Sam Green – Head of Marketing for Rapid Prototyping at Stratasys
Companies are all under pressure to deliver products to market faster.
Empowering professional designers; shrinking lead times; unleashing creativity. Those are the demands of a professional rapid prototyping 3D printing solution.
In this seminar, Stratasys’ Sam Green, Head of Marketing for Rapid Prototyping, introduces a new paradigm in rapid prototyping and 3D printing that doesn’t compromise on the needs of designers and engineers: Engineering grade quality – but easy enough for anyone to operate. Professional levels of efficiency and productivity – with availability right from the workgroup office.
Join this seminar to find out how to:
o Implement a more efficient and streamlined workflow from design to 3D print.
o Deliver optimal results at every prototyping stage, from concept verification to design validation to functional performance.
o Produce more accurate, detailed and repeatable prototypes at lower cost.
o Maximize your overall solution effectiveness by optimizing available run time, workflow performance and yield.
Darlene Farris-LaBar – Prof. of Art and Design, & Environmental Artist at East Stroudsburg University
In this 30-minute webinar, we'll discuss how an instructor and two students at East Stroudsburg University are using the Stratasys J750 3D Printer in their coursework. Projects include environmental designs, branding championship, medical problem-solving and more. You’ll learn:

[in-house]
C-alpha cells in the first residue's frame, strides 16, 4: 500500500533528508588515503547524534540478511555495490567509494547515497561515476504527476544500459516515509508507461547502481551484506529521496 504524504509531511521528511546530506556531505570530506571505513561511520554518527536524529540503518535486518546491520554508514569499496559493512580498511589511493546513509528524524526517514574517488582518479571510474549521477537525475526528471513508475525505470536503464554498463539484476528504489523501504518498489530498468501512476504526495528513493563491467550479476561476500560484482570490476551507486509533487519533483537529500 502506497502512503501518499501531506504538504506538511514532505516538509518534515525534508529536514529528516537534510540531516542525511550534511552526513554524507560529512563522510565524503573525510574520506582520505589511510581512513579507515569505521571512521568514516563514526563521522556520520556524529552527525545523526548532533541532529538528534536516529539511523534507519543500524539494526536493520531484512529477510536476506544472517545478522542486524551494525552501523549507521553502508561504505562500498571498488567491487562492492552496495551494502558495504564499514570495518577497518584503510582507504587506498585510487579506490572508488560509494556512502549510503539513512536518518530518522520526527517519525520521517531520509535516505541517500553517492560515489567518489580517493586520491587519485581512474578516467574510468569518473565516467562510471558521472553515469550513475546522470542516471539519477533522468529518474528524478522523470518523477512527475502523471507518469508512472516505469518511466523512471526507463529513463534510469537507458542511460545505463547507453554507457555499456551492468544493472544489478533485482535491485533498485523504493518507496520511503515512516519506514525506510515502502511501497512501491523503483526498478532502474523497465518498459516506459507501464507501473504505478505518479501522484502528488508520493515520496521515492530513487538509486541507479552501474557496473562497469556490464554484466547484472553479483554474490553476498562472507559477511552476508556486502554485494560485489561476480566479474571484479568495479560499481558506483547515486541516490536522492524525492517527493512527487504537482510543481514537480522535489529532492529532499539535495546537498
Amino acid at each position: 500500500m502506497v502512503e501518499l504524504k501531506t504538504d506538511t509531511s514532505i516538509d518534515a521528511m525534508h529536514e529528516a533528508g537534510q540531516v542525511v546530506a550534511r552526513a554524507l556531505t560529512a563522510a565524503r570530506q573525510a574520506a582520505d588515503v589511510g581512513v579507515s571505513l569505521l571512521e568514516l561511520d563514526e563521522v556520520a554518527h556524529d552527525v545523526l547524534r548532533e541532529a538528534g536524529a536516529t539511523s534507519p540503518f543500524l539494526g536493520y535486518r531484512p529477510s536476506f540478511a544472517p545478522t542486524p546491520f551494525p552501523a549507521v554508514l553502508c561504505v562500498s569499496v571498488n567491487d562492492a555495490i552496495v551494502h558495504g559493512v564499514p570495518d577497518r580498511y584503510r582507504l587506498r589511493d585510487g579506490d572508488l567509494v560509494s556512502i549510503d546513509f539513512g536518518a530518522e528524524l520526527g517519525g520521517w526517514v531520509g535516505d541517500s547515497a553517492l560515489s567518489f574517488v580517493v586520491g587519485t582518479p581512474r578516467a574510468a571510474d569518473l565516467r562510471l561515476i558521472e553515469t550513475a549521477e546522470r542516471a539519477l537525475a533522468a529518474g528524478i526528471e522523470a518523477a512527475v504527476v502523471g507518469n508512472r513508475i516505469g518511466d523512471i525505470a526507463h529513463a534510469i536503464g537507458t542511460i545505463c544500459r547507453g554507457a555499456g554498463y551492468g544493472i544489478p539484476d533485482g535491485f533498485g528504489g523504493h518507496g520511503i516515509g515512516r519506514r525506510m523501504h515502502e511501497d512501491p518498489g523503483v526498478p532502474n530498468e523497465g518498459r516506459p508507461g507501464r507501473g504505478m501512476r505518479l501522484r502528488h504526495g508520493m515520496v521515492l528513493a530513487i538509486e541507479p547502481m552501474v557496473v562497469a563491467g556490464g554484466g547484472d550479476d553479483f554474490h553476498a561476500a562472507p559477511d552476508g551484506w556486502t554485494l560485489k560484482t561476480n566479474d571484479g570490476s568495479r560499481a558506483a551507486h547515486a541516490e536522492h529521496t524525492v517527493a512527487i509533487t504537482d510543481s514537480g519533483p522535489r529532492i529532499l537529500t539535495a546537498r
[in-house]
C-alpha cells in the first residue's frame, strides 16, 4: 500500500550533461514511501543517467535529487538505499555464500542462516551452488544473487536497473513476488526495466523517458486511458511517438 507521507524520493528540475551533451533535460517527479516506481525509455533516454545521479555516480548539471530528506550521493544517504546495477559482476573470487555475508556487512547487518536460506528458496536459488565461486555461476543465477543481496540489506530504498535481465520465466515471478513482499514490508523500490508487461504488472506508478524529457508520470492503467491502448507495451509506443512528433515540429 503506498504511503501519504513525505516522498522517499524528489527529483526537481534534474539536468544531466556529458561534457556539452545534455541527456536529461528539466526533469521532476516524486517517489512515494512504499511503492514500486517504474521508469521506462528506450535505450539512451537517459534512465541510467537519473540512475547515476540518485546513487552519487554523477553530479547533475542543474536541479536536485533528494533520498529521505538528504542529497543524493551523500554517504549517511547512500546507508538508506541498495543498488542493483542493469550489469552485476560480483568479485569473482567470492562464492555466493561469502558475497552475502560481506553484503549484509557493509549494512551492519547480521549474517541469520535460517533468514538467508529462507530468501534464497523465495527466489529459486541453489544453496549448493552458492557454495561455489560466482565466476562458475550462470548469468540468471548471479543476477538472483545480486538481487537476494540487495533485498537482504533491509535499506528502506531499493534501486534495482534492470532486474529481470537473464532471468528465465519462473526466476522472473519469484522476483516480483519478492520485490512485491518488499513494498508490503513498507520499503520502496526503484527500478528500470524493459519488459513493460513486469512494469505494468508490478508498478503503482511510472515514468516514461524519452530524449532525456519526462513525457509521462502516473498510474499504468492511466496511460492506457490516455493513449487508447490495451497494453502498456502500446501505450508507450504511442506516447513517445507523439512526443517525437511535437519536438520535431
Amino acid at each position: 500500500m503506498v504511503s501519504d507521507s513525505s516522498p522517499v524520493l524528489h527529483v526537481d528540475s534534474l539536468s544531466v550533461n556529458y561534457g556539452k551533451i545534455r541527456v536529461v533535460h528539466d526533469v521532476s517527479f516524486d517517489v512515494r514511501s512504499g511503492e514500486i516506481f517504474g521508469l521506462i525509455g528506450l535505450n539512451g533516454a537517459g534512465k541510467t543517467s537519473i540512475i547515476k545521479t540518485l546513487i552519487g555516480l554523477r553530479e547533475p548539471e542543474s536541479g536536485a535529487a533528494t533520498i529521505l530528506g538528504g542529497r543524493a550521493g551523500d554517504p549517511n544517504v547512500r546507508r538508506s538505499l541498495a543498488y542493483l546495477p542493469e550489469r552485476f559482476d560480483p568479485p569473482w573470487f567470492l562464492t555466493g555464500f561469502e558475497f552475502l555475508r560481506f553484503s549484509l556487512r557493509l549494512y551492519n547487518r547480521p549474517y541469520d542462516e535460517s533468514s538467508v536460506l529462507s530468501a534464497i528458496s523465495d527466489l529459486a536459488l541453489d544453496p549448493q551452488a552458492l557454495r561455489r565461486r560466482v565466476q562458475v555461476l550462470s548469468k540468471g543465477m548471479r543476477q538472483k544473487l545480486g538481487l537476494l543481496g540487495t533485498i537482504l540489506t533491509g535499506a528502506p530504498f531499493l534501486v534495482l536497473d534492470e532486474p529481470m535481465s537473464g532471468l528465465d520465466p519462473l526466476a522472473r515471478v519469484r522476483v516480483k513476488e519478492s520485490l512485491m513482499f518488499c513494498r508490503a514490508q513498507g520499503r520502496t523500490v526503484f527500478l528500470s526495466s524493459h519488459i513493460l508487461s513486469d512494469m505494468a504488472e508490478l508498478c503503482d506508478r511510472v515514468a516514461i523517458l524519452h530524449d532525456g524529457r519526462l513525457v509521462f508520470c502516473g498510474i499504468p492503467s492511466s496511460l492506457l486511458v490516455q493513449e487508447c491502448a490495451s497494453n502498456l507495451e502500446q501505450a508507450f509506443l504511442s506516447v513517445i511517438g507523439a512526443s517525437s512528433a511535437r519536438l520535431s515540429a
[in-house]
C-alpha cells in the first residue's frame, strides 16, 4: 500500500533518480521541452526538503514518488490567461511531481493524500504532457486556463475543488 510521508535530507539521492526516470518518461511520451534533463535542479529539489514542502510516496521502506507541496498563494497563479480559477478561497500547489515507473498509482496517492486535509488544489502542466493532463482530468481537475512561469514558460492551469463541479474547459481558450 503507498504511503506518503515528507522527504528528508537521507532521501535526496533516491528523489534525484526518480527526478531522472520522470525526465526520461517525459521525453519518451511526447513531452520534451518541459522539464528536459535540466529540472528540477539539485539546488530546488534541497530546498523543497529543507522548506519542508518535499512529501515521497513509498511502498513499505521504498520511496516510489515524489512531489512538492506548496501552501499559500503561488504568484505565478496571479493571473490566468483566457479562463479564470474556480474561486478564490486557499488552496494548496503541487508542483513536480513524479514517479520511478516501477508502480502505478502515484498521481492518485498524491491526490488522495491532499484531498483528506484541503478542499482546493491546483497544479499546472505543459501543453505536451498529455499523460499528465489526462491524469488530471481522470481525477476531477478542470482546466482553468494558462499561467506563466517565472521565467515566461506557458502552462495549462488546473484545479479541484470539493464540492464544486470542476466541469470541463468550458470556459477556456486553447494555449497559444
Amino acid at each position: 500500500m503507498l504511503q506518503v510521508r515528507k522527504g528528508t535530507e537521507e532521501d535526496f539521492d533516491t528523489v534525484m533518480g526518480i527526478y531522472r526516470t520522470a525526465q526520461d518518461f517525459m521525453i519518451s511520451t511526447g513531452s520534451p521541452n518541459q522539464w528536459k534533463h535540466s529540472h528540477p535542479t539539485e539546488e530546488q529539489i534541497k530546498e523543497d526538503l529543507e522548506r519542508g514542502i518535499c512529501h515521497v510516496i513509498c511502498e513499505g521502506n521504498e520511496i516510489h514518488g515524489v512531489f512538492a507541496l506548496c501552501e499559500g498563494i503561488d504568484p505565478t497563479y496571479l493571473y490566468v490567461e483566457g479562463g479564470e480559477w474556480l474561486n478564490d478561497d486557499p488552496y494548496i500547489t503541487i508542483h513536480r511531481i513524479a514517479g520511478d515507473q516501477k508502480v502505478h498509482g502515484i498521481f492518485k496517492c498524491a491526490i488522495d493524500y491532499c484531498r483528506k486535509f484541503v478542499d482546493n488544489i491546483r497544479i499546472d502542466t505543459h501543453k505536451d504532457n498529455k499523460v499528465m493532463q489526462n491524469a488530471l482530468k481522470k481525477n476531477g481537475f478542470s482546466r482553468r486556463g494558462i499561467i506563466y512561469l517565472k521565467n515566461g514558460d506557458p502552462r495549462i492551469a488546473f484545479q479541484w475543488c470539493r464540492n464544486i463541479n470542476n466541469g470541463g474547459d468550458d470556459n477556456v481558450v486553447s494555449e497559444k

o How full-color 3D printing can enable learning in art and design
o Examples of student projects
o Learn about the benefits of having a 3D printing lab on campus
Students will enter a job market that requires skills far different that those of today. Learn how schools are taking new approaches to develop critical thinking with 3D printing for future careers. Witness the connection of teacher instruction and student achievement with Jeff Rosen, Program Director for Technology and Robotics at Georgia Institute of Technology. Jeff outlines AMP (Advanced Manufacturing and Prototyping Integrated to Unlock Potential), a National Science Foundation project which includes designed courses, mini challenges and interdisciplinary course experience for grades 6 – 8. Explore the uses of 3D printers for the classroom, and get an introduction to the Stratasys uPrint 3D Printer which offers educators reliability and repeatable results for streamlined learning.
Learn how Jocelyn Kolb-Dewitt and Darlene Farris-LaBar, co-directors of the G3D Stratasys Super Lab at East Stroudsburg University, inspire and empower students in art and design with 3D printing. Darlene Farris-Labar designs and 3D prints plants and flowers to reimagine an ecosystem on the brink of extinction. Explore product design with Jocelyn Kolb, who 15 years ago implemented 3D printing into her art and teaching. Analyze and understand how young minds interface software and hands-on learning for increased retention. Assess the impact of real-world projects including robotic prosthetics, DICOM scans, clothing design, biological models and artistic representations of microscopic life forms.
Frank J. Rybicki, MD, PhD : University of Ottawa/Ottawa Hospital & Michael Gaisford - Stratasys Medical Solutions